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2 April 1998 Edition

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Alarm in FF over Articles 2 & 3

By Micheál Mac Donncha

All week Bertie Ahern has been meeting Fianna Fáil TDs in an urgent attempt to reassure them about Articles 2 and 3. This is because several of them have aired their worries in public and alarm is rising over what their leader may be about to give away.

Up to last week, when they got a briefing from Bertie, the Parliamentary Party, technically the policy-making body of Fianna Fáil, had not even discussed the peace talks, including amending Articles 2 and 3. So much for democracy.

Part of Bertie's reassurance to his party, it seems, was the proposal for five-yearly referendums on the status of the Six Counties which he confirmed in a media interview at the British-Irish Interparliamentary Body on Monday.

In Leinster House on Tuesday, however, Ahern was under pressure from John Bruton and Proinsias de Rossa over this proposal as they claimed it would cause ``instability'' to any new set-up in the North. The Taoiseach then watered down his proposal, saying it had been discussed, was non-controversial and may or may not happen.

Even if the referendums proposition stands it would be extreme folly for Fianna Fáil supporters to vote to redefine the national territory as anything other than the whole island, and to remove the constitutional assertion of the right to Irish unity and independence, in the hope that demographics in the Six Counties will eventually change the situation.

The proposed replacements for Articles 2 & 3 revealed in the Sunday Business Post certainly do remove the assertion of the right to unity and sovereignty.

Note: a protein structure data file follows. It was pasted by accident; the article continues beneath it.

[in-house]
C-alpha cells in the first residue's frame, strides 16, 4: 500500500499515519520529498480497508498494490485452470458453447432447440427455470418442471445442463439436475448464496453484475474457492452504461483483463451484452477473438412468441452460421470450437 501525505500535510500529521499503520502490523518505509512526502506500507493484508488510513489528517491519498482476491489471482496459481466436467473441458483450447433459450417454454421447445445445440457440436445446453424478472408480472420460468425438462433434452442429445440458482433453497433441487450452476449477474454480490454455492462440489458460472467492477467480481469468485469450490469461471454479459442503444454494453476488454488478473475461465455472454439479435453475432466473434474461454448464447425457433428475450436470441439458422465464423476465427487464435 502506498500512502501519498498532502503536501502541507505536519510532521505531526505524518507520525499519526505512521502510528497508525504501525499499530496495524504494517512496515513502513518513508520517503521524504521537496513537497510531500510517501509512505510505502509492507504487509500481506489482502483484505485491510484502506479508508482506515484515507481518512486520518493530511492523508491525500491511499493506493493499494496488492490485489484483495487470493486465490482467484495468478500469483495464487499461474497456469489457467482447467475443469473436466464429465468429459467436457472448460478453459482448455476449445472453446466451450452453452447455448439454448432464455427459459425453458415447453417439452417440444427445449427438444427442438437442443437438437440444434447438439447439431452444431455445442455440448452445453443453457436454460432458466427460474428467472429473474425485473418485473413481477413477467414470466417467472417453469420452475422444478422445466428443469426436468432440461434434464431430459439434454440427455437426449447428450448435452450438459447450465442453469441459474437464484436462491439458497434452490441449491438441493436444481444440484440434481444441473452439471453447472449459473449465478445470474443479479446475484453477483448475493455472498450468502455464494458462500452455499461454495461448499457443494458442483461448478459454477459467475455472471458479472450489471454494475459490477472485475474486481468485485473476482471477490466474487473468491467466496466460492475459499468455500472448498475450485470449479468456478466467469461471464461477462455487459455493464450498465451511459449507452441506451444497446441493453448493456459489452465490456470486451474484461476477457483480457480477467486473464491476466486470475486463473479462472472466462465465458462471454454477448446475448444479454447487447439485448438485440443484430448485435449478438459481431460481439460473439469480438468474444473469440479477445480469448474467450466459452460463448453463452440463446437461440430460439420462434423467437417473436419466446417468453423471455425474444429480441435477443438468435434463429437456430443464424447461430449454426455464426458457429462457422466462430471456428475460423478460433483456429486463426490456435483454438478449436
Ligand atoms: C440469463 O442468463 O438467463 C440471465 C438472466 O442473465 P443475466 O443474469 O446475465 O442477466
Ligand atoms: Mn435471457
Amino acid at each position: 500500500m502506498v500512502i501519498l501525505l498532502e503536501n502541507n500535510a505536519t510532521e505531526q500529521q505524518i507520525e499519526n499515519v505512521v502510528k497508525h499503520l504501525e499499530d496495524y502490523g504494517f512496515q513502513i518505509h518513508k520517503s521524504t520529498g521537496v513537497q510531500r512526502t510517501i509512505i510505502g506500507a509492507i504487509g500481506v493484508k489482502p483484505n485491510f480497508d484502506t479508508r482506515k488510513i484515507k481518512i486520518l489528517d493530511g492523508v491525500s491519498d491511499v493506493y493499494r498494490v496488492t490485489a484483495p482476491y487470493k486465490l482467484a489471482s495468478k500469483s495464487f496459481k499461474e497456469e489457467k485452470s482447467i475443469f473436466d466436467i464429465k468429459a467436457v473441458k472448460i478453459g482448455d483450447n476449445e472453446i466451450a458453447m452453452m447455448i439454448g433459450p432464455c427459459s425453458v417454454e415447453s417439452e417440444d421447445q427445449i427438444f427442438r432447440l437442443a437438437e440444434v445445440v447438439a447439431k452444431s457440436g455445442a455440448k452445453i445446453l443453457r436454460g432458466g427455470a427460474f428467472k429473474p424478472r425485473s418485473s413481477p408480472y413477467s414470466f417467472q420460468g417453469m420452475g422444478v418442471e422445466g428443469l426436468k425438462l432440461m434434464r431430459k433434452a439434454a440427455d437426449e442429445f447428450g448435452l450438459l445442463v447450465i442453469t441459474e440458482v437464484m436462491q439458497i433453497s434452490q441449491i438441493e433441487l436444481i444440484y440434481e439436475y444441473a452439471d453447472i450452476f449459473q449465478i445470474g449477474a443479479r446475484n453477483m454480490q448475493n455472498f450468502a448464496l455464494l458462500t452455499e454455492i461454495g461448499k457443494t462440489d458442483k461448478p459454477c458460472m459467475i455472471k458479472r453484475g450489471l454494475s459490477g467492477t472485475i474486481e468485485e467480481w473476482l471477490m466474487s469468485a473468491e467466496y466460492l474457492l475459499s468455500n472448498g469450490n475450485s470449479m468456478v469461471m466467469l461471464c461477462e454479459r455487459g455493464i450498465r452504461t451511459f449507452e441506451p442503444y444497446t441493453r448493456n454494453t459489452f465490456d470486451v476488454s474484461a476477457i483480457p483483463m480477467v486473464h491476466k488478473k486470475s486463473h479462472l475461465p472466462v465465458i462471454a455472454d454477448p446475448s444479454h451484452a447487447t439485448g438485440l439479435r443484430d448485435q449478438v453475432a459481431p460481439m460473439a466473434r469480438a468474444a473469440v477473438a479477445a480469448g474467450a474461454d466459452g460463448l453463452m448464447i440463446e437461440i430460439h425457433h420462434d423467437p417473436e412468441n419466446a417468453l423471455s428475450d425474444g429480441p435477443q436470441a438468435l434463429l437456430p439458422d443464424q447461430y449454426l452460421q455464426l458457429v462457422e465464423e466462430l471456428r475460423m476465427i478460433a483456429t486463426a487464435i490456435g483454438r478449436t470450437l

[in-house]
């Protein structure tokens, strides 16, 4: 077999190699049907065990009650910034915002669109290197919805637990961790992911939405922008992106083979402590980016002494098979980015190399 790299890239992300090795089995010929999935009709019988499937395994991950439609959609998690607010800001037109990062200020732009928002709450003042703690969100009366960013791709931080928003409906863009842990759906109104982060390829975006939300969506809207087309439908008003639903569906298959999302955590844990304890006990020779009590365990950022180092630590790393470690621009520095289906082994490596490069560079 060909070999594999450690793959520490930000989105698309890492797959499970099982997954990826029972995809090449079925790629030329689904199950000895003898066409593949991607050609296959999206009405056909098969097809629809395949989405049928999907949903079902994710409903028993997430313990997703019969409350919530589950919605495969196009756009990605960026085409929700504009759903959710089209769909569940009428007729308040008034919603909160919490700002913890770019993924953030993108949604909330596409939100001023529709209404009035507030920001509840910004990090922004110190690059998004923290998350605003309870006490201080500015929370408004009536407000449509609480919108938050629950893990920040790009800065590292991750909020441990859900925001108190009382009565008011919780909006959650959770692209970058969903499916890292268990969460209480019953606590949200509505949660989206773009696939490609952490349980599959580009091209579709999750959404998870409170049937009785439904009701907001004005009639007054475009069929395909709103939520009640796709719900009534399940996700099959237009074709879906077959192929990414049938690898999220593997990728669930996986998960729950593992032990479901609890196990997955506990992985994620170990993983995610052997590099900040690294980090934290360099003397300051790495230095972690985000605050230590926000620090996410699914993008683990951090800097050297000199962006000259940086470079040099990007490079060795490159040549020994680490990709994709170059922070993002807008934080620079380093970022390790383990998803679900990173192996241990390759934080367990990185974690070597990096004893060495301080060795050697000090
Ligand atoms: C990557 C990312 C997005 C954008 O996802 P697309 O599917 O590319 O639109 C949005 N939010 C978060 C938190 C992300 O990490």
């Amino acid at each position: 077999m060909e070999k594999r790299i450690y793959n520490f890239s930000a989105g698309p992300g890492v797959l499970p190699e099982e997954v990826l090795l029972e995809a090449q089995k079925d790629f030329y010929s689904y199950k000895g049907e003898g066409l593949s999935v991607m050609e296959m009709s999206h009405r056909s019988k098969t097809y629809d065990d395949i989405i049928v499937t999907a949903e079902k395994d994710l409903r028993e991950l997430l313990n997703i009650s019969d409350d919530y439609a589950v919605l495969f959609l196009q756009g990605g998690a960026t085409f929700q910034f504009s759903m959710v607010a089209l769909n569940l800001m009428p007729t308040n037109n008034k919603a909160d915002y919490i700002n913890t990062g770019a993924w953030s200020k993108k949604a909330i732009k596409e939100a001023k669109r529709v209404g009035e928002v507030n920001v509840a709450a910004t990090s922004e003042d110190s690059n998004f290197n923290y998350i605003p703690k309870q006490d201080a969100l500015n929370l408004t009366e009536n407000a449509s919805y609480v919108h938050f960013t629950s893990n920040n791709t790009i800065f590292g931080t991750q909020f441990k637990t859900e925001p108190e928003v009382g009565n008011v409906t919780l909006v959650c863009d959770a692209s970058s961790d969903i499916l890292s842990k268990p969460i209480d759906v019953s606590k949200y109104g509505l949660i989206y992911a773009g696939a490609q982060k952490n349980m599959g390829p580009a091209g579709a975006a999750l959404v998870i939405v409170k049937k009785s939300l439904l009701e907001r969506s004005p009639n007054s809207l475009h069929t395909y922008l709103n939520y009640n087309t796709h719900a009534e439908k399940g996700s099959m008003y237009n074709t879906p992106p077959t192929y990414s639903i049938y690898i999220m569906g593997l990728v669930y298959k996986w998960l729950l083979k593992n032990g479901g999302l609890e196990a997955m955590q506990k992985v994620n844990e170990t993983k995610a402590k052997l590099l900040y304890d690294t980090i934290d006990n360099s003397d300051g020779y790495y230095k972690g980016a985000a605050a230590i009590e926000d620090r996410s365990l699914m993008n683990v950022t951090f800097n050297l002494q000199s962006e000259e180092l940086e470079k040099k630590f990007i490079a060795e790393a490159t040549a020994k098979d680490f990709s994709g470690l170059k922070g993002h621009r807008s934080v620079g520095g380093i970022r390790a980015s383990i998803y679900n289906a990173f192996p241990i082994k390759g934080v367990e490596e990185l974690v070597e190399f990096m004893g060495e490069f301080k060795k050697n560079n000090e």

Article 2 would carry no definition of the national territory at all. Article 3 would say it is the ``firm will'' of the Irish nation to unite the people of the island of Ireland but ``a United Ireland can only be brought about with consent of the majority of the people democratically expressed in each of the jurisdictions of the island''.

While these Irish drafts have been leaked there has been a total absense of any indication of what changes in British law are proposed. Amending Section 75 of the Government of Ireland Act would not be enough as the Northern Ireland Constitution Act 1973 would still stand and this asserts the sovereignty of the British parliament and also guarantees a unionist veto. The veto is dressed up as consent and all the British are prepared to do at the moment is to change the dress.

Arriving at the British-Irish Inter-Parliamentary Body meeting on Sunday evening Caoimhghín O Caoláin said the proposed changes to Articles 2 and 3 would be ``totally unacceptable''. He said:

``The removal of the clear definition of the national territory in Article 2 runs contrary to broad nationalist opinion throughout Ireland.

``The proposed replacement for Article Three would put the unionist veto into the Constitution. It would not only leave uncontested, but actually reinforce, the British claim to sovereignty over the Six Counties.

``It is clear that the British government does not propose at this time to remove the claim of jurisdiction by the British Crown and Parliament over the Six Counties. Nor is it yet prepared to place the issue of consent in an all-Ireland context, with recognition of the right of the nationalist community in the North not to be forced to live in a state which does not have their consent.

``In these circumstances the proposed changes to Articles 2 and 3 would be a major step backwards and they should be opposed by all democratic opinion''.

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